|9,941 (11,205)||208||1,629|| (3.83)||55||0|
- The Killer Inside Me 1,944 copies, 58 reviews
- The Grifters 933 copies, 15 reviews
- Pop. 1280 926 copies, 22 reviews
- The Getaway 694 copies, 8 reviews
- After Dark, My Sweet 544 copies, 9 reviews
- A Hell of a Woman 489 copies, 7 reviews
- Savage Night 376 copies, 6 reviews
- A Swell-Looking Babe 331 copies, 6 reviews
- Nothing More Than Murder 276 copies, 6 reviews
- The Kill-Off 247 copies, 2 reviews
- The Nothing Man 226 copies, 3 reviews
- The Alcoholics 222 copies, 5 reviews
- Wild Town 219 copies, 4 reviews
- Recoil 204 copies, 4 reviews
- The Criminal 198 copies, 3 reviews
- Bad Boy 188 copies, 2 reviews
- Cropper's Cabin 183 copies, 2 reviews
- Texas by the Tail 172 copies, 2 reviews
- South of Heaven 168 copies, 2 reviews
- Now and On Earth 162 copies, 1 review
- Roughneck 157 copies, 2 reviews
- The Rip-Off 156 copies, 2 reviews
- The Golden Gizmo 145 copies
- The Transgressors 113 copies, 1 review
- Heed the Thunder 107 copies, 2 reviews
- King Blood 93 copies, 1 review
- Paths of Glory [1957 film] (Screenwriter) 85 copies, 4 reviews
- Jim Thompson Omnibus: "Killer Inside Me", "Pop 1280","The Grifters","The… 75 copies
- Fireworks: The Lost Writings 72 copies, 1 review
- The Killing [1956 film] (Screenwriter) 52 copies, 4 reviews
- Hardcore 43 copies
Top members (works)
Jim Thompson has 2 past events. (show)
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James Myers Thompson was a United States writer of novels, short stories and screenplays, largely in the hardboiled style of crime fiction.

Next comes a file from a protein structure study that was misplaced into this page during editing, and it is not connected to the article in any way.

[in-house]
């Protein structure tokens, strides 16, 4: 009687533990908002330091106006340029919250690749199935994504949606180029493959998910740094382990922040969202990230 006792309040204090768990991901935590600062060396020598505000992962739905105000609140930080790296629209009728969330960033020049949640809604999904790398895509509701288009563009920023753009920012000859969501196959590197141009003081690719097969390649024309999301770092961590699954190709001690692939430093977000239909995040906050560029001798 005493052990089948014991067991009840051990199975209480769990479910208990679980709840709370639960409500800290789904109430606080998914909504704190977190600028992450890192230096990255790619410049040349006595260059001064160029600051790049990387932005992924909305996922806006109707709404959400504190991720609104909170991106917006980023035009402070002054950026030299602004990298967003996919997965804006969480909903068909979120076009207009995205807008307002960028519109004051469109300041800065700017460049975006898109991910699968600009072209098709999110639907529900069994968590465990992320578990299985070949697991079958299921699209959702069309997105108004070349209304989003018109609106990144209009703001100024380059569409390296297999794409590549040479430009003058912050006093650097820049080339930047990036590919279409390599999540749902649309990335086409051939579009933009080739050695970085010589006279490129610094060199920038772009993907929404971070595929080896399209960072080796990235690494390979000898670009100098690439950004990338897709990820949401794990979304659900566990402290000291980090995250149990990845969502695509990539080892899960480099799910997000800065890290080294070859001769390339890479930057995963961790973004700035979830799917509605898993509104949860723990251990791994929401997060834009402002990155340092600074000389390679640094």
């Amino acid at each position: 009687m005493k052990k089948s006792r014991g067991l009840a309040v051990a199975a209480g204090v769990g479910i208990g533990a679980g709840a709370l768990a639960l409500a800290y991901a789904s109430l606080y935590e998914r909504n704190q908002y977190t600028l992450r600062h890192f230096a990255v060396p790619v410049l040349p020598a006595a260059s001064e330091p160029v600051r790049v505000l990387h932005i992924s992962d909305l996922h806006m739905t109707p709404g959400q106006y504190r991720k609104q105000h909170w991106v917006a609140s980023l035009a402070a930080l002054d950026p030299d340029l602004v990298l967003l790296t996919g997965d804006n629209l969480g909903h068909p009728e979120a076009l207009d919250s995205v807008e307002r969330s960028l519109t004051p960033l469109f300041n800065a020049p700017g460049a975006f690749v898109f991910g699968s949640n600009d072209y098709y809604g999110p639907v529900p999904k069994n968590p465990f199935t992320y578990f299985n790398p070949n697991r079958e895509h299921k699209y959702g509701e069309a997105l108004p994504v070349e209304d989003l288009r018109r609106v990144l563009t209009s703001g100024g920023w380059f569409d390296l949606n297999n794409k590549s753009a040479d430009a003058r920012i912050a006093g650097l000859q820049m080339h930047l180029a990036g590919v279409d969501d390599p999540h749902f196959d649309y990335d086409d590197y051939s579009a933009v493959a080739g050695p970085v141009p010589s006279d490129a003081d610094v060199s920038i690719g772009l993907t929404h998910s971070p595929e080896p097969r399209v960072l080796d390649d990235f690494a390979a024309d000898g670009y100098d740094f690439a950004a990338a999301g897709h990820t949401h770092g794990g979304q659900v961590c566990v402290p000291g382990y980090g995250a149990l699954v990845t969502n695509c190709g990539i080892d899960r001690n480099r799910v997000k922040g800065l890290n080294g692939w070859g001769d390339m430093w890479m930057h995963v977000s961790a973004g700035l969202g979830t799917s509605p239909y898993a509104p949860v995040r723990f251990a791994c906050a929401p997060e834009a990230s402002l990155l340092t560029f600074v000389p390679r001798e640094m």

Thompson wrote more than thirty novels, the majority of which were original paperback publications by pulp fiction houses, from the late-1940s through mid-1950s. Despite some positive critical notice, notably by Anthony Boucher in the New York Times, he was little-recognized in his lifetime. Only after death did Thompson's literary stature grow, when in the late 1980s, several novels were re-published in the Black Lizard series of re-discovered crime fiction.
Thompson's writing culminated in a few of his best-regarded works: The Killer Inside Me, Savage Night, A Hell of a Woman and Pop. 1280. In these works, Thompson turned the derided pulp genre into literature and art, featuring unreliable narrators, odd structure, and surrealism.
The writer R.V. Cassills has suggested that of all pulp fiction, Thompson's was the rawest and most harrowing; that neither Dashiell Hammett nor Raymond Chandler nor even Horace McCoy, author of the bleak They Shoot Horses, Don't They?, ever "wrote a book within miles of Thompson".  Similarly, in the introduction to Now and on Earth, Stephen King says he most admires Thompson's work because "The guy was over the top. The guy was absolutely over the top. Big Jim didn't know the meaning of the word stop. There are three brave lets inherent in the forgoing: he let himself see everything, he let himself write it down, then he let himself publish it."
Thompson admired Fyodor Dostoevsky and was nicknamed "Dimestore Dostoevsky" by writer Geoffrey O'Brien. Film director Stephen Frears, who directed an adaptation of Thompson's The Grifters as 1990's The Grifters, also identified elements of Greek tragedy in his themes.
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